Wednesday, August 10, 2011

Learning to Speak Dutch

When I was just beginning my journey to become a painter I was enrolled at Oberlin College. At the time its Art Department leaned somewhat heavily toward conceptual and avant gard art. Eva Hesse came as a visiting artist to give critiques to the art students ( I was the only one who showed up to hear what she had to say). Overall the key message I received studying art there was that the most important goal for an artist is innovation. Art from the past was important of course, but our job was to make a new art that boldly asserted its independence from all those outworn conventions. 

Trouble was, I didn't really like my paintings very much. I knew I was ripe for change. I went on to Bloomington, Indiana and entered their MFA program in painting. I took a course in Baroque art from the art historian Charles Hasthausen. He liked landscapes and showed lots of 'em. That's when I discovered I loved the Dutch Masters. And still more important, I realized that whether or not I wanted to be, I am as much of this time as any other artist. I am a painter who is unable to produce work that looks like it was painted in another century. Coming to that insight gave me the internal permission I needed to scour the past to see how it could help me make my way in the world of painting. 

One in particular, Jacob van Ruisdael (1628 - 1682), caught my eye. When he painted a field it seemed to be a portrait of the whole world.  No one else so forcefully built up a deep space or carved out such ambitious skies as he did. Ruisdael's oil above shows several tools used beautifully to butress the feeling of space and make it expressively important to the viewer.

Ruisdael invented his own light, dividing the ground plane into distinctly separated areas. In the painting above you can count three clear highlighted areas that say to your eye "close, middle, and far." Coupled with his spotlighting, he maximized the role of simply overlapping forms on top of each other. Look at the way he strategically places his houses at the left just at the back end of the foreground's lighted zone. Their roofs are bathed in sunlight and stack up on top of the large shadowed forest immediately behind them. I'd spend hours studying Ruisdaels in reproductions. I learned he was thougtful, systematic, and brilliantly inventive with his forms and sense of light.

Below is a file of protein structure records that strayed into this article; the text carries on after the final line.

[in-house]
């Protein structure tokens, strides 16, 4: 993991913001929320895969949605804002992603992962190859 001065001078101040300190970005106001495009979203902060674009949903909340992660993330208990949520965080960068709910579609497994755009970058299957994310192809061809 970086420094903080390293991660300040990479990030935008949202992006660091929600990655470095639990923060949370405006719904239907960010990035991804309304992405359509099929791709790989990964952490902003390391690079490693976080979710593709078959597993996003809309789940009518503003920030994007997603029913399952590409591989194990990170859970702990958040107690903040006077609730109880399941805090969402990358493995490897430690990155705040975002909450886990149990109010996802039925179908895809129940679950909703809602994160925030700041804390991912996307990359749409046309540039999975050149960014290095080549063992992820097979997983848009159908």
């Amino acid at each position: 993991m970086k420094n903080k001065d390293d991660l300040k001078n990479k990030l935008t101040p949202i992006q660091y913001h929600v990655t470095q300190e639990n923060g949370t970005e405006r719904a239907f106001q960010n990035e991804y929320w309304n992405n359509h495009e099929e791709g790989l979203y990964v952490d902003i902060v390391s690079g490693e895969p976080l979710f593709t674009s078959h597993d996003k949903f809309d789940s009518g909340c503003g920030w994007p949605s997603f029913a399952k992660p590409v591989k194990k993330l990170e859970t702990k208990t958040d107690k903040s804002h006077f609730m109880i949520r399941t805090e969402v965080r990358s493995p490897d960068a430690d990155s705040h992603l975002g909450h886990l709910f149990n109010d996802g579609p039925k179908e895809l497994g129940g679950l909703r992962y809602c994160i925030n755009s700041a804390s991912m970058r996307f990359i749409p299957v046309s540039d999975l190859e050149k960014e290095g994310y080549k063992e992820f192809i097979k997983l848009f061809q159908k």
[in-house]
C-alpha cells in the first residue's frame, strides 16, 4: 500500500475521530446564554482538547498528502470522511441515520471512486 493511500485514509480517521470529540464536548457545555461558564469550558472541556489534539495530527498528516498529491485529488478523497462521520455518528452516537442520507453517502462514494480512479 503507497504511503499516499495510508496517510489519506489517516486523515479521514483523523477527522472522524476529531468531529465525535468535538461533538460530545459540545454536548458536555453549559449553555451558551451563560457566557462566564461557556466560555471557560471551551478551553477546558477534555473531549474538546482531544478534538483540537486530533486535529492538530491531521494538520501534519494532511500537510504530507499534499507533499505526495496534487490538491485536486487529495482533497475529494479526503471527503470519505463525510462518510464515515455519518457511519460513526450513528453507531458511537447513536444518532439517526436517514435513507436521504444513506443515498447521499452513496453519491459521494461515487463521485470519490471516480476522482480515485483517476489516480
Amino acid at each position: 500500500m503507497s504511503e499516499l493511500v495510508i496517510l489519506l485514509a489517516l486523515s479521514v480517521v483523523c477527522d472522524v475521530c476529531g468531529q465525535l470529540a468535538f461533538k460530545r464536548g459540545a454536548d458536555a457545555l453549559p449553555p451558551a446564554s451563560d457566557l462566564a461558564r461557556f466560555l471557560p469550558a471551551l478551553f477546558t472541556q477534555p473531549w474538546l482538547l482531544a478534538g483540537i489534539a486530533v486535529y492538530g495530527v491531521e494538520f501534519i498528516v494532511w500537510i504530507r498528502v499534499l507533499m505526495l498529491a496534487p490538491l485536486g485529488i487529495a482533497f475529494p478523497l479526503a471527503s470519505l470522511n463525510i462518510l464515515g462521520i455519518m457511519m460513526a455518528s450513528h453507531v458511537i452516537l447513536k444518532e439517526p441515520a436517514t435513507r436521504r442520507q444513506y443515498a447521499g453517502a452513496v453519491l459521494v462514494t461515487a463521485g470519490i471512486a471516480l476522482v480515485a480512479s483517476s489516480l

Art books back then leaned more on black and white photography, but that wasn't as much of a handicap as one might think. The Dutch painters of that period were exquisitely sensitive to nuances of tones and the energy to be found in a simple gradation from light gray to darker gray. Previously when I had thought about color in painting I was almost entirely focused on which hue I was employing and how intense (or not) to make it. Falling in love with the 17th century Dutch painters was a personal wake up call to the tonal side of color. To this day I believe one of my best skills as a painter is a heightened awareness of the tonal aspects of color. 

Color after all is too complex to be easily held in mind. One sees painters becoming confused about how to manage their hues all the time. We need a fallback position when the dizzying intricacies of color relationships blind us to what we're really doing on our canvases. In that art history class I was discovering the wisdom of darks and lights. Artfully arranged, tones could have a poetry all their own.



Above is another Ruisdael landscape with a very different feel for both color and tone. And below is one of my paintings that shows the same break up the spaces on the ground plane as you see in the Ruisdaels. It's From Day to Night, oil on canvas, 36 x 72", 2011 and is now hanging in the big Unbroken Thread exhibition of my work in the Peninsula Fine Arts Center in Newport News, VA (through Oct. 2, 2011). 



Where my work departs from the world of Ruisdael comes in the color choices this former abract artist favors and the far broader paint handling than you would ever see in a baroque era canvas. And there are other, harder to pinpoint differences. We have painting in our world as a tool to show us how the reality of living in our own time feels to us. There's something about a painting from 1930, or 1630, that is different than something made today- you just sense it on an intuitive level. I've been painting daily since 1966 and never has anyone mistaken one of my landscapes for being a 19th century canvas, much less a baroque painting. They never will. In ways that are hard for us to grasp, we just know these things in our bones.








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